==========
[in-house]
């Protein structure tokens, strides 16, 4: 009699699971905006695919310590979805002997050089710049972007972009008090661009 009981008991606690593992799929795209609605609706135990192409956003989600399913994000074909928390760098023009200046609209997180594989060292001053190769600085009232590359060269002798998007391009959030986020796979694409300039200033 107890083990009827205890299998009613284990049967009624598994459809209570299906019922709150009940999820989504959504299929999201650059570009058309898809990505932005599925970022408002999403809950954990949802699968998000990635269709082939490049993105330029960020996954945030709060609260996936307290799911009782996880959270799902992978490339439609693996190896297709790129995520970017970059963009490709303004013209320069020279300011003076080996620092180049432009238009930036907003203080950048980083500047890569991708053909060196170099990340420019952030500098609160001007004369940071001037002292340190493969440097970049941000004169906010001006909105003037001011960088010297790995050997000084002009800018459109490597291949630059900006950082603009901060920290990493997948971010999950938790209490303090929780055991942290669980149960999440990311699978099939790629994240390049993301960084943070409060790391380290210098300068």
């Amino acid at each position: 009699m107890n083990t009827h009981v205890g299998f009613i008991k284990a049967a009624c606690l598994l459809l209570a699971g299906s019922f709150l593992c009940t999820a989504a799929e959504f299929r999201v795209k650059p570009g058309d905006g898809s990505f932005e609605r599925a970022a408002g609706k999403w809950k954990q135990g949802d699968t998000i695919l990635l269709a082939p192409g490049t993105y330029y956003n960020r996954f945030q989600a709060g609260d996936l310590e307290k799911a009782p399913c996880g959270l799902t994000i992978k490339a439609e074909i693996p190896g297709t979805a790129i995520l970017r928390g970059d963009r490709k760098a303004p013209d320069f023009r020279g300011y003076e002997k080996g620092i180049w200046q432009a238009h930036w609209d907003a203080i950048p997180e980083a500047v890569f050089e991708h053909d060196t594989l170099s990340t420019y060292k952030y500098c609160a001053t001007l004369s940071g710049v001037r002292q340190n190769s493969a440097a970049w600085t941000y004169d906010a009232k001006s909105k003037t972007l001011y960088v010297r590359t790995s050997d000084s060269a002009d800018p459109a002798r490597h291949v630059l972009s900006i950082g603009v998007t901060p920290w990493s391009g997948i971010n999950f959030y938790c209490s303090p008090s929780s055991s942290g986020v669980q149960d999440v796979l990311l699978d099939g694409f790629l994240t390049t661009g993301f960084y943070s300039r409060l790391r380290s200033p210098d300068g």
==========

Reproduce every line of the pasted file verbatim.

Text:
[in-house]
């Protein structure tokens, strides 16, 4: 009699699971905006695919310590979805002997050089710049972007972009008090661009 009981008991606690593992799929795209609605609706135990192409956003989600399913994000074909928390760098023009200046609209997180594989060292001053190769600085009232590359060269002798998007391009959030986020796979694409300039200033 107890083990009827205890299998009613284990049967009624598994459809209570299906019922709150009940999820989504959504299929999201650059570009058309898809990505932005599925970022408002999403809950954990949802699968998000990635269709082939490049993105330029960020996954945030709060609260996936307290799911009782996880959270799902992978490339439609693996190896297709790129995520970017970059963009490709303004013209320069020279300011003076080996620092180049432009238009930036907003203080950048980083500047890569991708053909060196170099990340420019952030500098609160001007004369940071001037002292340190493969440097970049941000004169906010001006909105003037001011960088010297790995050997000084002009800018459109490597291949630059900006950082603009901060920290990493997948971010999950938790209490303090929780055991942290669980149960999440990311699978099939790629994240390049993301960084943070409060790391380290210098300068």
């Amino acid at each position: 009699m107890n083990t009827h009981v205890g299998f009613i008991k284990a049967a009624c606690l598994l459809l209570a699971g299906s019922f709150l593992c009940t999820a989504a799929e959504f299929r999201v795209k650059p570009g058309d905006g898809s990505f932005e609605r599925a970022a408002g609706k999403w809950k954990q135990g949802d699968t998000i695919l990635l269709a082939p192409g490049t993105y330029y956003n960020r996954f945030q989600a709060g609260d996936l310590e307290k799911a009782p399913c996880g959270l799902t994000i992978k490339a439609e074909i693996p190896g297709t979805a790129i995520l970017r928390g970059d963009r490709k760098a303004p013209d320069f023009r020279g300011y003076e002997k080996g620092i180049w200046q432009a238009h930036w609209d907003a203080i950048p997180e980083a500047v890569f050089e991708h053909d060196t594989l170099s990340t420019y060292k952030y500098c609160a001053t001007l004369s940071g710049v001037r002292q340190n190769s493969a440097a970049w600085t941000y004169d906010a009232k001006s909105k003037t972007l001011y960088v010297r590359t790995s050997d000084s060269a002009d800018p459109a002798r490597h291949v630059l972009s900006i950082g603009v998007t901060p920290w990493s391009g997948i971010n999950f959030y938790c209490s303090p008090s929780s055991s942290g986020v669980q149960d999440v796979l990311l699978d099939g694409f790629l994240t390049t661009g993301f960084y943070s300039r409060l790391r380290s200033p210098d300068g």